I arrived at the Warfield tonight for the Porcupine Tree show, and Market Street was already packed with people waiting to get in. Another night, another sold out show at the Warfield, and this time it’s a band with no “hits” to speak of. This time, it’s the masters of modern British prog, Porcupine Tree. I’m a huge fan, so I’m not the best person to judge whether this show was good or bad. But I can tell you, if you’re also a fan, everything you need to know.
The no photo, no recording policy made me very happy. I hate when people spend the entire show watching it through their 2-inch viewfinder. It makes no sense to me. Don’t you want to experience it for yourself? Luckily, the band insisted that the crowd experience it. The announcement given by the house said that they were asking people not to take photos because they find it’s distracting to both them and their audience. May I just say, brilliant! I wish every band would find a way to limit this behavior. It truly is obnoxious. Cheers to Porcupine Tree, and they haven’t even started!
That 1 Guy opened, and while he had the crowd going, I was busy working and I can’t tell you everything about his set. Just that he played a pipe in all manner of interesting ways. I’ll have to see him some time when I can pay attention. Luckily, I was done at the beginning of Porcupine Tree’s set, so I could pay full attention.
First off, there’s the setlist for the first half of the show. That’s Disc One of The Incident, played from beginning to end. There was a screen behind the band playing some of their typical visuals. These were mildly creepy, with some of the lyrics in a scratchy type on the screen from time to time. They’re pretty unimpressive but they do add to the mood. More impressive was the guitar Steven Wilson was playing early on in the set. It had a screen of its own, and colorful visuals were being displayed on the screen in all sorts of funky patterns. I wish he had brought it back later in the show so I could look at it more; it was really cool.
The whole band sounded incredible tonight. They all lack flash. They simply play their instruments better than most bands. It’s all very proper and British. Only the barefoot Mr. Wilson writhes around the stage at all, and it’s fairly mild, especially when put up against the music they play. Now, I bring you the setlist of the second set.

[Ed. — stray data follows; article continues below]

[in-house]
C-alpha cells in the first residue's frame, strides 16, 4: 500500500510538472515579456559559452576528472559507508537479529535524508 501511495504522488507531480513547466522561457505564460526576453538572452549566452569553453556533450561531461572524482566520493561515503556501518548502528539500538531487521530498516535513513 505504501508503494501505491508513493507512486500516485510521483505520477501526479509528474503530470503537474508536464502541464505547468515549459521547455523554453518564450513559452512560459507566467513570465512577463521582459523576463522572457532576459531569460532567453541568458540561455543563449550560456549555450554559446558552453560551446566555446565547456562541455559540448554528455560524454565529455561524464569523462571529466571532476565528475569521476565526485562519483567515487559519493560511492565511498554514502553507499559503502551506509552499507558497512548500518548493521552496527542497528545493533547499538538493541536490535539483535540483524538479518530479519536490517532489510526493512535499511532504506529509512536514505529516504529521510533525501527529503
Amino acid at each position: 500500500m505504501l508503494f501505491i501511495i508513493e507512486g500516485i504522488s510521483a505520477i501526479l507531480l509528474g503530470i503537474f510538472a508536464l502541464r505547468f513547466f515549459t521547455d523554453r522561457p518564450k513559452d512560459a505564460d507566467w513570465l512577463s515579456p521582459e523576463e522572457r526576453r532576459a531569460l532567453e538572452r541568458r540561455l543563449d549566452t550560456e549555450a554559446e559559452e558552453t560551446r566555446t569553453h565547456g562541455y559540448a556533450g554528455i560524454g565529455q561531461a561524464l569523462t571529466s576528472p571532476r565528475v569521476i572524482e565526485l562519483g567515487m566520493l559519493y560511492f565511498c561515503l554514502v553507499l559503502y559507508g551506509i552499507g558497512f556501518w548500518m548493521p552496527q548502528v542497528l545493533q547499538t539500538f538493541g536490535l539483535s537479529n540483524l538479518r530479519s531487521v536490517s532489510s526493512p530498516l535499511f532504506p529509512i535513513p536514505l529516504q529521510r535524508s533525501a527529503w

(Ten minute break)
Start of Something Beautiful
Buying New Soul
Anesthetize (Excerpt, the awesome part from 4:56 to 12:10 of the track)
Strip the Soul
Bonnie the Cat
Mother and Child Divided
This was a truly killer second half, as everything sounded fantastic, especially the bit from Anesthetize. Although I would have loved to have heard the whole song, the section they decided to play is my favorite part of it, so I was cool with their selection. Singing along to Lazarus with the crazy people on the floor in front of John Wesley was a highlight of the night. Wes seemed to really enjoy the nutty people in front of him, as I don’t think Porcupine Tree fans act like that a lot.
The show was about 2 hours long exactly as it ended a few minutes after midnight after an inspired take on the now traditional show closer, Trains. The audience participation during the clapping part was particularly hearty.
I don’t know what else to say about Porcupine Tree. Their material is fantastic, they sound fantastic live, and their fans are both polite and enthusiastic. It’s always a pleasure to spend an evening with a bunch of prog nerds all watching a favorite band of theirs. There’s nothing quite like it.